sudor

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English[edit]

Etymology[edit]

From Latin, see below.

Noun[edit]

sudor

  1. (physiology) Sweat; the salty fluid excreted by the sweat glands.

Synonyms[edit]

Derived terms[edit]


Asturian[edit]

Alternative forms[edit]

Etymology[edit]

From Latin sūdor, sūdōrem.

Noun[edit]

sudor m ‎(uncountable)

  1. sweat (fluid that exits the body through pores)

Related terms[edit]


Latin[edit]

Etymology[edit]

From Proto-Indo-European *swoyd- ‎(to sweat), *sweyd-. Cognates include Ancient Greek ἱδρώς ‎(hidrṓs), Sanskrit स्वेदते ‎(svedate) and Old English swāt (English sweat).

Pronunciation[edit]

Noun[edit]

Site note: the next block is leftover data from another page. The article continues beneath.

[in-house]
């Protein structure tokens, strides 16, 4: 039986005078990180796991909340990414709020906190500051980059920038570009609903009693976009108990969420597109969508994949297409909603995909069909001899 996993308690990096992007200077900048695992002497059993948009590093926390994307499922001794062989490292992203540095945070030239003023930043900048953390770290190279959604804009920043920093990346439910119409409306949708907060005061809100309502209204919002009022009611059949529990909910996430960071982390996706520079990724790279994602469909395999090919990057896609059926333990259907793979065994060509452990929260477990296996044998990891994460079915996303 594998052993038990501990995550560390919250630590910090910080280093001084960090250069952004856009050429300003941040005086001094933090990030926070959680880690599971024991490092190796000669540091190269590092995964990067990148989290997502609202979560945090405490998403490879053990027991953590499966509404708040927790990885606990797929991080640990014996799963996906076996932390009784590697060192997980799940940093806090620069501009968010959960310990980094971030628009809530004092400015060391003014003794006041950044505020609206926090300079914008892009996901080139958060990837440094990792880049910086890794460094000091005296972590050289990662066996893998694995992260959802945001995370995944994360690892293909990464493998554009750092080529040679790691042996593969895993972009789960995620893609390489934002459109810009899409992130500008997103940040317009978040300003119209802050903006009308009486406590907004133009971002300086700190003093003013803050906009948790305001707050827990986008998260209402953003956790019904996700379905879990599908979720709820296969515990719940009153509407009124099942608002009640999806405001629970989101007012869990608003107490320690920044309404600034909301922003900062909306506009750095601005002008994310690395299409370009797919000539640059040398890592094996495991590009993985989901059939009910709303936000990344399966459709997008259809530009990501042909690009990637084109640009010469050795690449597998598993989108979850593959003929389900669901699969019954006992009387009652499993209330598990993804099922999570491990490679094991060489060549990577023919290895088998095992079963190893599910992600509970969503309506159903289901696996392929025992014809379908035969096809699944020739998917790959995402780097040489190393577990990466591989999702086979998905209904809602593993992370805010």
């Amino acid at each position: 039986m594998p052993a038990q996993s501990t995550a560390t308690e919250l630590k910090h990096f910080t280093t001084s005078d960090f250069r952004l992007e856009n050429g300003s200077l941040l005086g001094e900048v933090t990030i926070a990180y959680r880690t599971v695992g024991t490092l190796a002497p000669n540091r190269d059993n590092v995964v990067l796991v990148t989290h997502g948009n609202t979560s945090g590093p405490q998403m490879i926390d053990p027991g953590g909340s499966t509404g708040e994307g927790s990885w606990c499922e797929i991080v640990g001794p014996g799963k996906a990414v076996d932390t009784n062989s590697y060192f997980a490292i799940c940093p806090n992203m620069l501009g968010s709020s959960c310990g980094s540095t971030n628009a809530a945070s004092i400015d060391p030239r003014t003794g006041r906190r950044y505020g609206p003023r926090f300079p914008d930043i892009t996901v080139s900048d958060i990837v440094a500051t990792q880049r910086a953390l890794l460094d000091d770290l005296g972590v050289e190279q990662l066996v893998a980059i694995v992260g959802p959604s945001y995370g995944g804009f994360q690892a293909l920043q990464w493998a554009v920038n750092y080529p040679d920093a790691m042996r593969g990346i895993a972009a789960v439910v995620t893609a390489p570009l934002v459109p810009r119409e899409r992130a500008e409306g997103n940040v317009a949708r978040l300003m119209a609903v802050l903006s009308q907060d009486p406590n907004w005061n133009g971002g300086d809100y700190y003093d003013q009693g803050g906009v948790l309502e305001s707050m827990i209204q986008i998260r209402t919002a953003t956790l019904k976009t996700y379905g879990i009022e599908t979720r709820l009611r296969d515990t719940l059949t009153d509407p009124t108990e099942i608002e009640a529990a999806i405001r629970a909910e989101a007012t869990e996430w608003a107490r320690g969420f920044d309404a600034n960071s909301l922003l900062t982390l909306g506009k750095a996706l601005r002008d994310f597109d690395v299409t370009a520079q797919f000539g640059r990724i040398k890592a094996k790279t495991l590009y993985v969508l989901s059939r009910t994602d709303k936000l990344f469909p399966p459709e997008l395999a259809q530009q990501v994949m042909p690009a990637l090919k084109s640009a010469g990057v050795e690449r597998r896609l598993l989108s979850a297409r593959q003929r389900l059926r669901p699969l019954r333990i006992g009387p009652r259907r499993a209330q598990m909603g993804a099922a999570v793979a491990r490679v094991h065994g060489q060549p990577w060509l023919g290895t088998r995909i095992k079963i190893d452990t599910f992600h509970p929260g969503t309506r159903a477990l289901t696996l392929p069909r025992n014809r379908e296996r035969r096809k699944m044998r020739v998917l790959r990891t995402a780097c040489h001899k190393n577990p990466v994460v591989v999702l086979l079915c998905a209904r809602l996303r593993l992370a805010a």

sūdor m ‎(genitive sūdōris); third declension

  1. sweat
    • Jerome, Epistulae; letter 14, 10
      Nemo athleta sine sudore coronatur
      No athlete is crowned without sweat
  2. moisture

Inflection[edit]

Third declension.

Case Singular Plural
nominative sūdor sūdōrēs
genitive sūdōris sūdōrum
dative sūdōrī sūdōribus
accusative sūdōrem sūdōrēs
ablative sūdōre sūdōribus
vocative sūdor sūdōrēs

Related terms[edit]

Descendants[edit]

References[edit]

  • sudor in Charlton T. Lewis & Charles Short (1879) A Latin Dictionary, Oxford: Clarendon Press
  • sudor in Charlton T. Lewis (1891) An Elementary Latin Dictionary, New York: Harper & Brothers
  • sudor in Félix Gaffiot (1934), Dictionnaire Illustré Latin-Français, Paris: Hachette.
  • Meissner, Carl; Auden, Henry William (1894) Latin Phrase-Book[1], London: Macmillan and Co.
    • the matter involves much labour and fatigue: res est multi laboris et sudoris

Spanish[edit]

Etymology[edit]

From Latin sūdor, sūdōrem, ultimately from Proto-Indo-European *swoyd-, *sweyd-.

Pronunciation[edit]

Noun[edit]

sudor m ‎(plural sudores)

  1. sweat

Related terms[edit]